Ketamine molecule:

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Ketamine Clinical Trials

Ketamine's Actions on Rumination Mechanisms as an Antidepressant

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Id: NCT04656886

Organisation Name: King's College London

Overal Status: Completed

Start Date: September 2014

Last Update: December 7, 2020

Lead Sponsor: King's College London

Brief Summary: Rumination and anhedonia are two of the most common characteristics of depression that persist during remission and are not easily targeted by commonly prescribed antidepressants. Ketamine, an NMDA receptor antagonist, has emerged within the last decade as a potent, fast-acting antidepressant that can significantly improve anhedonia as early as two hours after a single infusion. The brain mechanisms, however, by which ketamine exerts its antidepressant action remain largely unknown. The aim of this study is to examine the early antidepressant action of ketamine, 2h post infusion, in patients who remitted from depression using fMRI. Participants are scanned while performing a personalised, autobiographical, emotional memory task and a monetary reward task. Ketamine is expected to reduce the activation of limbic areas such as the amygdala during emotional memory recall. Increased activations after ketamine are expected in reward processing areas, including striatal regions.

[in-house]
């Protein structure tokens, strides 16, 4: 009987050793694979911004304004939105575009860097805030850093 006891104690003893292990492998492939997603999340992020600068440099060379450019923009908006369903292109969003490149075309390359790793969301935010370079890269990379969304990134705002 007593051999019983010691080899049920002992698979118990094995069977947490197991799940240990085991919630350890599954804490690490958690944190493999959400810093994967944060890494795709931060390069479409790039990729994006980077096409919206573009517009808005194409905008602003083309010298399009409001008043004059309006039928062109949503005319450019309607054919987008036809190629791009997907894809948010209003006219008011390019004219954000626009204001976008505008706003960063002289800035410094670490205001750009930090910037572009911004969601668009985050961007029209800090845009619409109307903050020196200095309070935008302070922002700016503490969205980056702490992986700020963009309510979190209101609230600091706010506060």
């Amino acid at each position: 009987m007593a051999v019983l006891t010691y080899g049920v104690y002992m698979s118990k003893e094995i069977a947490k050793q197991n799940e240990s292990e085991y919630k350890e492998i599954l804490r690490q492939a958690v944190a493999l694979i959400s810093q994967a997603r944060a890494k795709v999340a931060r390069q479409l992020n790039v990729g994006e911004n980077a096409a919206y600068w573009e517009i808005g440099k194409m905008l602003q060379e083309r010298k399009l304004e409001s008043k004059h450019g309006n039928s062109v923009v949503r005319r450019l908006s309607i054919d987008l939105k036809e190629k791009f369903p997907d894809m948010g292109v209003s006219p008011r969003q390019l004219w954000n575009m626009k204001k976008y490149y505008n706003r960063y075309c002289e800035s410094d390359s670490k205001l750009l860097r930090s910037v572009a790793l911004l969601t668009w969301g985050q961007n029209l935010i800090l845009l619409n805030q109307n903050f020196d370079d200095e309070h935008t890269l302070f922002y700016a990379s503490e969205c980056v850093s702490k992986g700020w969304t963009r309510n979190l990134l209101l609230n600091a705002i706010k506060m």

• Remission in Depression

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